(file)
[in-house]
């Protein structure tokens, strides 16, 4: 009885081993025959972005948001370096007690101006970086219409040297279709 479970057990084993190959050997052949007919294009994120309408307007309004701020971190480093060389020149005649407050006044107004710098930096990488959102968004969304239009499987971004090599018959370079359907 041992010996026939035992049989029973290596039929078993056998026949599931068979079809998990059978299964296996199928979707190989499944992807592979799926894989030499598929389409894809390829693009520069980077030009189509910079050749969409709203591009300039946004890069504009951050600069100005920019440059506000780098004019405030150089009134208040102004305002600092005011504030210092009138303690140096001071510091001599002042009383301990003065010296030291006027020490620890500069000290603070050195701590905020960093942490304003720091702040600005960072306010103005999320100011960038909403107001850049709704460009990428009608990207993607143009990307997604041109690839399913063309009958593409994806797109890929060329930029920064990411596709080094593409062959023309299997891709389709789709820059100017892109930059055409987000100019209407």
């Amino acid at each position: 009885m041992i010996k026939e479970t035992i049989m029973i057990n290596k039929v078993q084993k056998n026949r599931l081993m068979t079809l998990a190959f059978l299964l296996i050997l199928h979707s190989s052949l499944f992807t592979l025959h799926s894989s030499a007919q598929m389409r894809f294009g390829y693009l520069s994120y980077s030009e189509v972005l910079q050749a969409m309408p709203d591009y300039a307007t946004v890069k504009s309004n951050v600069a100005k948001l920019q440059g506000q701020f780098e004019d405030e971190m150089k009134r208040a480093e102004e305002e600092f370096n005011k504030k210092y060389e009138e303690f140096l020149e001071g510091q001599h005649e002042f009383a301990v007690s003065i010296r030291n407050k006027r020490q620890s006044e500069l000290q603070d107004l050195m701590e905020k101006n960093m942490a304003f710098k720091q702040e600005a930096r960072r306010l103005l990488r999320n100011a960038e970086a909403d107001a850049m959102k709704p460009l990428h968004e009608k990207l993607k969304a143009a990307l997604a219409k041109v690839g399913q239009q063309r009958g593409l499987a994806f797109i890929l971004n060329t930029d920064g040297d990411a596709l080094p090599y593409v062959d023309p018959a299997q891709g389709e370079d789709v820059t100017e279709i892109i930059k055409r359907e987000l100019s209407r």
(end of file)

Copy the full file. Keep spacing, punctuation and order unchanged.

[in-house]
């Protein structure tokens, strides 16, 4: 009885081993025959972005948001370096007690101006970086219409040297279709 479970057990084993190959050997052949007919294009994120309408307007309004701020971190480093060389020149005649407050006044107004710098930096990488959102968004969304239009499987971004090599018959370079359907 041992010996026939035992049989029973290596039929078993056998026949599931068979079809998990059978299964296996199928979707190989499944992807592979799926894989030499598929389409894809390829693009520069980077030009189509910079050749969409709203591009300039946004890069504009951050600069100005920019440059506000780098004019405030150089009134208040102004305002600092005011504030210092009138303690140096001071510091001599002042009383301990003065010296030291006027020490620890500069000290603070050195701590905020960093942490304003720091702040600005960072306010103005999320100011960038909403107001850049709704460009990428009608990207993607143009990307997604041109690839399913063309009958593409994806797109890929060329930029920064990411596709080094593409062959023309299997891709389709789709820059100017892109930059055409987000100019209407």
């Amino acid at each position: 009885m041992i010996k026939e479970t035992i049989m029973i057990n290596k039929v078993q084993k056998n026949r599931l081993m068979t079809l998990a190959f059978l299964l296996i050997l199928h979707s190989s052949l499944f992807t592979l025959h799926s894989s030499a007919q598929m389409r894809f294009g390829y693009l520069s994120y980077s030009e189509v972005l910079q050749a969409m309408p709203d591009y300039a307007t946004v890069k504009s309004n951050v600069a100005k948001l920019q440059g506000q701020f780098e004019d405030e971190m150089k009134r208040a480093e102004e305002e600092f370096n005011k504030k210092y060389e009138e303690f140096l020149e001071g510091q001599h005649e002042f009383a301990v007690s003065i010296r030291n407050k006027r020490q620890s006044e500069l000290q603070d107004l050195m701590e905020k101006n960093m942490a304003f710098k720091q702040e600005a930096r960072r306010l103005l990488r999320n100011a960038e970086a909403d107001a850049m959102k709704p460009l990428h968004e009608k990207l993607k969304a143009a990307l997604a219409k041109v690839g399913q239009q063309r009958g593409l499987a994806f797109i890929l971004n060329t930029d920064g040297d990411a596709l080094p090599y593409v062959d023309p018959a299997q891709g389709e370079d789709v820059t100017e279709i892109i930059k055409r359907e987000l100019s209407r």